Free music all day in every genre conceivable-what’s not to love? With all that and ESPN radio to boot, Slacker Radio is a Windows 8 must. That’s not even considering all the events and tributes, comedy, and children’s listening Slacker also offers. The well-designed Metro interface makes it easy to find, pause, “heart,” and skip tracks. Slacker lives in the sidebar partial screen view while you concentrate on another app. I found the app sluggish on occasion, but that can be chalked down to an overtaxed Internet connection. Slacker’s choice of genre-based stations keeps to music you like but doesn’t present an endless string of identical sounding songs with the same tempos the way Pandora does.

This is the Internet radio app of choice no matter what your platform-iOS, Android, and now Windows 8 Metro. You can browse pretty much the planet’s entire wealth of online sound, including local and international radio stations, news, sports, talk, and Web only choices like podcasts and Soma.fm. It’s all neatly categorized and subcategorized (20 sub-choices under Music), and it’s all searchable using the standard Window 8 search charm. You can “heart” a station or even pin it to the Metro start screen for always access.

Publisher: USA Today

A standout among news apps is USA Today. It’s beautifully designed, letting you scroll through the day’s top stories as well as sections for money, sports, life, tech, and travel. All the while, you can see your local temperature and weather conditions in bug art at the top. For each section, you can view relevant photos and video clips. You can adjust font size for easier reading, and pin the photo and video sections to the Windows 8 Start screen-it would be nice if the same were true for the basic news sections. It’s a readable, skimmable, and enjoyable presentation of the day’s happenings. Another interesting if less polished option is Newsy, which offers multiple video sources for breaking, US, world, and entertainment news.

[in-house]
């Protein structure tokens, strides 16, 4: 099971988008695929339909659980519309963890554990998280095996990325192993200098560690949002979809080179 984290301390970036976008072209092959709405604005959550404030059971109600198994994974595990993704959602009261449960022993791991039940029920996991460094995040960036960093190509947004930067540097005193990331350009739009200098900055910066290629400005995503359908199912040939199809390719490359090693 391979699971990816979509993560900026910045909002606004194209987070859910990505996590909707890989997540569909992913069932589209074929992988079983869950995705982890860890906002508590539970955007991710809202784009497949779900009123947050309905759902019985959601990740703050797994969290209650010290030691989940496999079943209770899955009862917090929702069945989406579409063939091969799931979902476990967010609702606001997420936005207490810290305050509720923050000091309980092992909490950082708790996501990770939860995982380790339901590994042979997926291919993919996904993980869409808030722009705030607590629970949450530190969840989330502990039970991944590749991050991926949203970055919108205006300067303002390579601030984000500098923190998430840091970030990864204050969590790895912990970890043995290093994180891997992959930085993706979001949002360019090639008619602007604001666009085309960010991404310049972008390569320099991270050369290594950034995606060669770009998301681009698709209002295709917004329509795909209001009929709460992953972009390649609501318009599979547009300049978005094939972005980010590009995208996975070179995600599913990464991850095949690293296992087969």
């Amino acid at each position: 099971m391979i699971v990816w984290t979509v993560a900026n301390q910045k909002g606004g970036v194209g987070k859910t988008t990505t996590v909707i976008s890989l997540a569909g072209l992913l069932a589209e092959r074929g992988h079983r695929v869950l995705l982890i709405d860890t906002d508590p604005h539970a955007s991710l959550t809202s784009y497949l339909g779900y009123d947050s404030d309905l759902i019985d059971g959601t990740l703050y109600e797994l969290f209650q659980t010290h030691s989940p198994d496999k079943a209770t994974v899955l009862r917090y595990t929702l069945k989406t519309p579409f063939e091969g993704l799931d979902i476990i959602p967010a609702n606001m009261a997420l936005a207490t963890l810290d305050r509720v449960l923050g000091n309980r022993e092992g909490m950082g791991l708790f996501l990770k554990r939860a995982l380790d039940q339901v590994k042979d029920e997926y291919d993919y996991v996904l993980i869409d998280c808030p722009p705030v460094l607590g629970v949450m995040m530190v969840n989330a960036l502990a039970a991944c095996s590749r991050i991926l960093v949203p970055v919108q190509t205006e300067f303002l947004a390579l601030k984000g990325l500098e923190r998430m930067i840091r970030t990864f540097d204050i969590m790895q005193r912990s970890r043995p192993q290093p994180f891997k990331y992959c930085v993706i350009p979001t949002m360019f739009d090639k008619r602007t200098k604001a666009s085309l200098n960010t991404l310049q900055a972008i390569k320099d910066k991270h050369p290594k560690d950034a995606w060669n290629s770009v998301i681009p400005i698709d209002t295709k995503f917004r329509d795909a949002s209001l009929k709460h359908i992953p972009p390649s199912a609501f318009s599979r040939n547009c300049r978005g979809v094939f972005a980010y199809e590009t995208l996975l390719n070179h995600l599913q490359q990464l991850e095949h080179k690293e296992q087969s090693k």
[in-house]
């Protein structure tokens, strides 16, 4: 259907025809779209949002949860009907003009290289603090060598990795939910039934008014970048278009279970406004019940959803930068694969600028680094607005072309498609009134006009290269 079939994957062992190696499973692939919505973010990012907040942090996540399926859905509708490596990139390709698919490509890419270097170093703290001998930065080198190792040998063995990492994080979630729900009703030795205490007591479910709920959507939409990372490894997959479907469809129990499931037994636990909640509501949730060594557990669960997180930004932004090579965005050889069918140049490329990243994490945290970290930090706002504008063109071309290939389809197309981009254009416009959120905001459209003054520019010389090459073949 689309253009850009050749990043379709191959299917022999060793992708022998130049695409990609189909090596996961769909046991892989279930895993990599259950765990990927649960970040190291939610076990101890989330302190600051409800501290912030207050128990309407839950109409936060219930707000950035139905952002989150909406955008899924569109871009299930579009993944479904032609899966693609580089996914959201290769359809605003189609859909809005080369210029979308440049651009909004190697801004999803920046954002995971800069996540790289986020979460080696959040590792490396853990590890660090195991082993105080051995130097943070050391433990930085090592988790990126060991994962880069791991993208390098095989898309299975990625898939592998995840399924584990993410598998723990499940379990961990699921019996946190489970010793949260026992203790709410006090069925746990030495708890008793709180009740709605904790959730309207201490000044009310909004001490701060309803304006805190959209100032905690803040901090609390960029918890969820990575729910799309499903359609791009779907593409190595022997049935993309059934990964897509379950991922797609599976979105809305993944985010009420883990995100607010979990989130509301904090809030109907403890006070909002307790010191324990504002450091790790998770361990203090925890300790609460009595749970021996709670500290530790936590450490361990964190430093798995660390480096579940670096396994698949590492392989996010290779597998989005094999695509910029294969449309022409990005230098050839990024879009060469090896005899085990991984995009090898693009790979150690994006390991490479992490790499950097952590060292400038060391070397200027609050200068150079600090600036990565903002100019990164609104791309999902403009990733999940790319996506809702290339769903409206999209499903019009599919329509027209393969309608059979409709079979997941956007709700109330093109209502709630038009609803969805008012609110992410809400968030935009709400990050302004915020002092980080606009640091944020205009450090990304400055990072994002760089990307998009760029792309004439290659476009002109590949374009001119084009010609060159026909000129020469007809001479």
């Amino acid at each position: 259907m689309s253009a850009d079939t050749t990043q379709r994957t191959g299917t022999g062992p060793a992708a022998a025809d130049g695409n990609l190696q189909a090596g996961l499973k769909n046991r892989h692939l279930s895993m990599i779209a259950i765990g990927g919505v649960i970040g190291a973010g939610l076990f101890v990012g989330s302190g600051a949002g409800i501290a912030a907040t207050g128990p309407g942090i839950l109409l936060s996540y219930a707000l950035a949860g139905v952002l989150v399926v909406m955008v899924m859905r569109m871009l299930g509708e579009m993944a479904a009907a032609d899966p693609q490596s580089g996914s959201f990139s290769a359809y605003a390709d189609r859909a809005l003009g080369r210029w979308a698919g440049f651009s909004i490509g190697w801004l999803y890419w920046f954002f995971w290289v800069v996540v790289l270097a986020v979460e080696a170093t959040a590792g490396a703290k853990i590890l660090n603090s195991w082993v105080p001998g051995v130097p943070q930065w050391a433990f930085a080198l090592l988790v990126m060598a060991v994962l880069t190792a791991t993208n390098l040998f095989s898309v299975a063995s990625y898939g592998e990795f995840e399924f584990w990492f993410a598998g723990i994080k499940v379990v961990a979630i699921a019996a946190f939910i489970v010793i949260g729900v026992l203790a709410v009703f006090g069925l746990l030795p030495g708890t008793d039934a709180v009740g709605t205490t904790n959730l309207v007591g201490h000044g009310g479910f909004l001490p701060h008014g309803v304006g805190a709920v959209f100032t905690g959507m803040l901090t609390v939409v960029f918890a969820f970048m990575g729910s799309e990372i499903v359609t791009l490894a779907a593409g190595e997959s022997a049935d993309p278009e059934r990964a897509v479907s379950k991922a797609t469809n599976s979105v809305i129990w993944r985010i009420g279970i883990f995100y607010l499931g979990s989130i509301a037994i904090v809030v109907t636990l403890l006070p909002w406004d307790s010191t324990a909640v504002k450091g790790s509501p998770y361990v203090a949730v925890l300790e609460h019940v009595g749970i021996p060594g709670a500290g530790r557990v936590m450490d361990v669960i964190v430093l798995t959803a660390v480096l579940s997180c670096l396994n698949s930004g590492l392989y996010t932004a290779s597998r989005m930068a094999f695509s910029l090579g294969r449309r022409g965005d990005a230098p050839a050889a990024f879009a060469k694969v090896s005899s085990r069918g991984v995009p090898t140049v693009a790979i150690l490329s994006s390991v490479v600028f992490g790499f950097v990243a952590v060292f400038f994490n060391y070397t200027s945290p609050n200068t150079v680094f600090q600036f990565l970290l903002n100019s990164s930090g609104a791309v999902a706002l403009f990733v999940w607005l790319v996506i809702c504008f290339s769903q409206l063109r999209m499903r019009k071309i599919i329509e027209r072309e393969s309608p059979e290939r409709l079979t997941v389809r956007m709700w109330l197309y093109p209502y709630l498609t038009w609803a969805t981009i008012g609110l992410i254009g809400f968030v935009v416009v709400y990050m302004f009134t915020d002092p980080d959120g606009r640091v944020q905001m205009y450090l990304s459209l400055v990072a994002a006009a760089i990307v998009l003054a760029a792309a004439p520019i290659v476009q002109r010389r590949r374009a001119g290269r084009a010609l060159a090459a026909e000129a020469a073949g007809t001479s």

How to see which metro apps you’ve installed on each windows 8 pc

How to see which metro apps you’ve installed on each windows 8 pc

One of the more annoying behaviors in Windows 8 and 8.1 is that all of your files are set to open in native Metro-style apps. For instance, if you’re working on the desktop and view a picture or PDF, it opens full screen in the associated app. If you’re working on a traditional computer without a touchscreen, this is frustrating to say the least. Especially if you’re on a laptop with a single screen. Here’s how to take control of your Windows 8 system and make your files open in the desktop programs you want them to.

Change default program file associations

Note: Here I am using the Window 8.1 preview but the process is virtually identical in Windows 8.From the Windows start screen type: default programs and select the Default Programs icon under results.

How to see which metro apps you’ve installed on each windows 8 pc